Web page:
South Sudan – Country’s First Oxygen Plant Comes On Stream At Juba Hospital to Help Fight Covid-19
South Sudan has begun producing oxygen following the successful installation of the country’s first oxygen plant at Juba Teaching Hospital, set up with funding from the African Development Fund.
The oxygen plant was procured as part of measures to support the country’s ongoing COVID-19 response with a grant from the African Development Bank Group’s concessional lending arm. The project was implemented by the World Health Organization (WHO) on behalf of the government.
With a generation capacity of 2,500 litres per day and the ability to refill around 72 D-type oxygen cylinders daily, the plant will be a centralized production and supply hub for remote locations. The equipment included 240 cylinders and four years of service and accessories. The $980 000 oxygen plant project cost includes the procurement and construction of a facility to house the plant.
South Sudan’s Health Minister, Honourable Elizabeth Achuei said the installation of the plant was good news to the nation and would bolster the country’s preparedness for oxygen in anticipation of the third wave of COVID-19. “South Sudan will no longer be importing oxygen from neighbouring countries and this means oxygen will be supplied to facilities on time and more lives will be saved,” Honourable Achuei added.
“The installation of the oxygen plant will be a great boost to provide intensive care treatment to the critically ill COVID-19 patients” said Dr Fabian Ndenzako, the WHO Representative for South Sudan. The plant would strengthen the country’s health system and improve emergency preparedness, particularly in the country’s COVID-19 response.
African Development Bank Country Manager for South Sudan, Benedict Kanu, said providing the oxygen plant formed part of efforts by the African Development Bank Group and its partners to build a robust and well-functioning health system in South Sudan to respond to health emergencies.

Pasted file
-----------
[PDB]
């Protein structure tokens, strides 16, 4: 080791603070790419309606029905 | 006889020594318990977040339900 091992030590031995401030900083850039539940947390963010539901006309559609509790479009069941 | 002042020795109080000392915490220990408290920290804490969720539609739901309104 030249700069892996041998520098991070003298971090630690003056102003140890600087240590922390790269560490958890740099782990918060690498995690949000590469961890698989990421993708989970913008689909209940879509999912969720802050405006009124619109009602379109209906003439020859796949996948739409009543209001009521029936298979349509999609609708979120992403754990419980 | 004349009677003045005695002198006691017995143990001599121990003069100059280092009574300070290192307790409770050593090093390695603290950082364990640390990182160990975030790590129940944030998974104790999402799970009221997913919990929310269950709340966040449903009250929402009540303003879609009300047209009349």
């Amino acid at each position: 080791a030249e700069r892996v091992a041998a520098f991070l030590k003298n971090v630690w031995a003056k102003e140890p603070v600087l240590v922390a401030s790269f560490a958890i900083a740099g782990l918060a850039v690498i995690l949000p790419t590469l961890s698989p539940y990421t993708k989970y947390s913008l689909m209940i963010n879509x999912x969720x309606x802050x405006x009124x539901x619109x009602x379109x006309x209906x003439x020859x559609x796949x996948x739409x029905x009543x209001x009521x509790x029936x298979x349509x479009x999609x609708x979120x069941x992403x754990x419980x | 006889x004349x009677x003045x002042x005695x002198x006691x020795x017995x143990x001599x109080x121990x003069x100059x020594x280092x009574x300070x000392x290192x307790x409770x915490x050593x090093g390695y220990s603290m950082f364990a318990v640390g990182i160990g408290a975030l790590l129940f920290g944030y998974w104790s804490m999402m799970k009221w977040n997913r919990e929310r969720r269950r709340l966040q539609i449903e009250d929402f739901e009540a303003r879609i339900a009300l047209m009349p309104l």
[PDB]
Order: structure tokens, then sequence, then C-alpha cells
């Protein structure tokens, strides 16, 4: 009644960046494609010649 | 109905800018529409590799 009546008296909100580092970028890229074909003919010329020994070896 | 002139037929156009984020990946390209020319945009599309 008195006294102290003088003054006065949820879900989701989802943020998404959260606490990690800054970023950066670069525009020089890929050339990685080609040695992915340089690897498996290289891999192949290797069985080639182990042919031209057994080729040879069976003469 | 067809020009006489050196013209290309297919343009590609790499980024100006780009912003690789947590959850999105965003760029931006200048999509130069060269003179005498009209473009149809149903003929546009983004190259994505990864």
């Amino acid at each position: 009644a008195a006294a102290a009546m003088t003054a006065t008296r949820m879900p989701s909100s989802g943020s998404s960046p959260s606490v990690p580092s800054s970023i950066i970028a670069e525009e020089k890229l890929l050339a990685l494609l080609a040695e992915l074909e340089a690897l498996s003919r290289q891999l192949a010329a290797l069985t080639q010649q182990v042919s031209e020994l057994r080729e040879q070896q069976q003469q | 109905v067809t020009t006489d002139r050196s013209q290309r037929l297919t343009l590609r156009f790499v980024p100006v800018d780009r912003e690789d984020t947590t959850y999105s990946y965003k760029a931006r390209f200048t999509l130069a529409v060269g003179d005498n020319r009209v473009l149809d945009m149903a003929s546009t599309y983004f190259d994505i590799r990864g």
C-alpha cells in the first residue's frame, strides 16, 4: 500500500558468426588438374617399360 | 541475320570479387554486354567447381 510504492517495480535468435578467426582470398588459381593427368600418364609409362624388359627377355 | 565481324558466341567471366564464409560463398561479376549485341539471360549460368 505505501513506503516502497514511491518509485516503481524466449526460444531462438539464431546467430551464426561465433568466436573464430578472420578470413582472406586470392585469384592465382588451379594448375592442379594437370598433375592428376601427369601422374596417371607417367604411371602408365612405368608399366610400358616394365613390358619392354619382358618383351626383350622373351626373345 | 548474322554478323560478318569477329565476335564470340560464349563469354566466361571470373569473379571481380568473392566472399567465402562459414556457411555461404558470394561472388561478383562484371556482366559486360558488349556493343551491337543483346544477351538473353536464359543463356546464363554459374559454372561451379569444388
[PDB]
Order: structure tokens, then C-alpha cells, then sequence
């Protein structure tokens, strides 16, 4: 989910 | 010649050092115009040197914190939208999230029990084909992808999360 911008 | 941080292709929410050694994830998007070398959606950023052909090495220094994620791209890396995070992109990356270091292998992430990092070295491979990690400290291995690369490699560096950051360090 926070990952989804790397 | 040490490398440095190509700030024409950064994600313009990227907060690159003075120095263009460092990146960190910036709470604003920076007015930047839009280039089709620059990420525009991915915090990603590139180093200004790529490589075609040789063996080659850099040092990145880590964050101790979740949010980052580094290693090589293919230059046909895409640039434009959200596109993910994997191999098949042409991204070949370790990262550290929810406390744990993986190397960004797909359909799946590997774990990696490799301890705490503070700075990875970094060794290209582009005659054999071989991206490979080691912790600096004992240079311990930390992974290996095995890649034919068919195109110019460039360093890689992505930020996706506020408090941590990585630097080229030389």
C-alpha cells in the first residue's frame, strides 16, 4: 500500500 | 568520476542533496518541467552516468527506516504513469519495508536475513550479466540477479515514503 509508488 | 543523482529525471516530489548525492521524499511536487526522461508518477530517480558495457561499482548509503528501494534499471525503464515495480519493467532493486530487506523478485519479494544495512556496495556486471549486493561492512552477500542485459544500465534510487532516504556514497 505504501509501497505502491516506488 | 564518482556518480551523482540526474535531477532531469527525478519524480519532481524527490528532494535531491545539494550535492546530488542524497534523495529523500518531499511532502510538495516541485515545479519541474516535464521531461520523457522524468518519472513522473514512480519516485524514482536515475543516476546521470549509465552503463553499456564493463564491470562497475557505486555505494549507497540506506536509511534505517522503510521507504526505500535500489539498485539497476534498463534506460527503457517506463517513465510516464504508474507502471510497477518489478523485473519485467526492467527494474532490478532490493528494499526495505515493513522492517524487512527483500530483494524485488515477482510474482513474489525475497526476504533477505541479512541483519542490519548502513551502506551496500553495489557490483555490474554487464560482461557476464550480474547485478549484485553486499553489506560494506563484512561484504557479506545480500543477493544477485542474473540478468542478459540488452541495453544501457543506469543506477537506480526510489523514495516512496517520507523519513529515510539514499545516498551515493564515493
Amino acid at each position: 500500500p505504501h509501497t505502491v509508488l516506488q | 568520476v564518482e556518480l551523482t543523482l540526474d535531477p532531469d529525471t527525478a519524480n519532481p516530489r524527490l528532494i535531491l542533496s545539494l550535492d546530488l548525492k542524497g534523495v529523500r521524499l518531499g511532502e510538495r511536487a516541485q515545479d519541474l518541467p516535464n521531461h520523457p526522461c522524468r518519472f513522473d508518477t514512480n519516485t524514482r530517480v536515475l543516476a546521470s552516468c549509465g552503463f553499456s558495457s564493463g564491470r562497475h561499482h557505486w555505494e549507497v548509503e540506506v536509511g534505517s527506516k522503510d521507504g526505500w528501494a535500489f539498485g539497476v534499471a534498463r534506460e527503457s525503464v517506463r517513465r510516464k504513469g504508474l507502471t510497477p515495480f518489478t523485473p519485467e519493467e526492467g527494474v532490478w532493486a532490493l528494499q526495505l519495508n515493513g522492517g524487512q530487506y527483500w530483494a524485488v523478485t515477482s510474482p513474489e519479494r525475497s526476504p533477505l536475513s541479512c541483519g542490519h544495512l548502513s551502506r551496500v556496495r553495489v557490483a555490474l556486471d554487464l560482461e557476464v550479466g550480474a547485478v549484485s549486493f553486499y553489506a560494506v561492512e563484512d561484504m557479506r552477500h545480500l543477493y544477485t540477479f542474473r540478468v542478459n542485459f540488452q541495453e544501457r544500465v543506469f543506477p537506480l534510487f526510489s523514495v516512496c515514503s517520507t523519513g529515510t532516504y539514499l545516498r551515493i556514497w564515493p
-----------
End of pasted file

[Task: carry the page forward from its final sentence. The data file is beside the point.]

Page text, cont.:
“The COVID-19 pandemic remains a major threat to South Sudan’s population and elsewhere in Africa. The Bank will continue to work with the government of South Sudan and its development partners like the WHO to ensure a timely response to the pandemic and future public health emergencies to save lives and livelihoods,” Kanu said.
Setting up isolation facilities
Through the Bank’s grant, WHO has renovated three isolation facilities in Wau, Yei and Nimule for the management of COVID-19 patients with mild symptoms who do not require hospitalization.
“We appreciate the Bank’s generous contribution,” said Dr Ndenzako. Timely facility-based isolation for mild COVID-19 cases reduces the number of new infections”.
The isolation facilities were handed over at a similar event on 1 September 2021, in the presence of the Minister of Health, the African Development Bank Country Manager, WHO Representative and other delegates and the media among others.
In June 2020, the African Development Bank Group approved a $4.2 million grant via its COVID-19 Response Facility to finance South Sudan’s response to the pandemic. It was the Bank’s first direct support to the country’s health sector. The project is implemented by the WHO in coordination with the Ministry of Health.
WHO has provided the Health Ministry with essential medicines, lifesaving biomedical kit and personal protective equipment through the grant. It also trained some 400 health workers to care for COVID-19 patients at national and sub-national levels across the country. The funds also went towards remodeling and equipping four COVID-19 treatment centers.
As at 31 August 2021, South Sudan has had 11,446 confirmed cases of COVID-19 with 120 deaths, according to the Ministry of Health.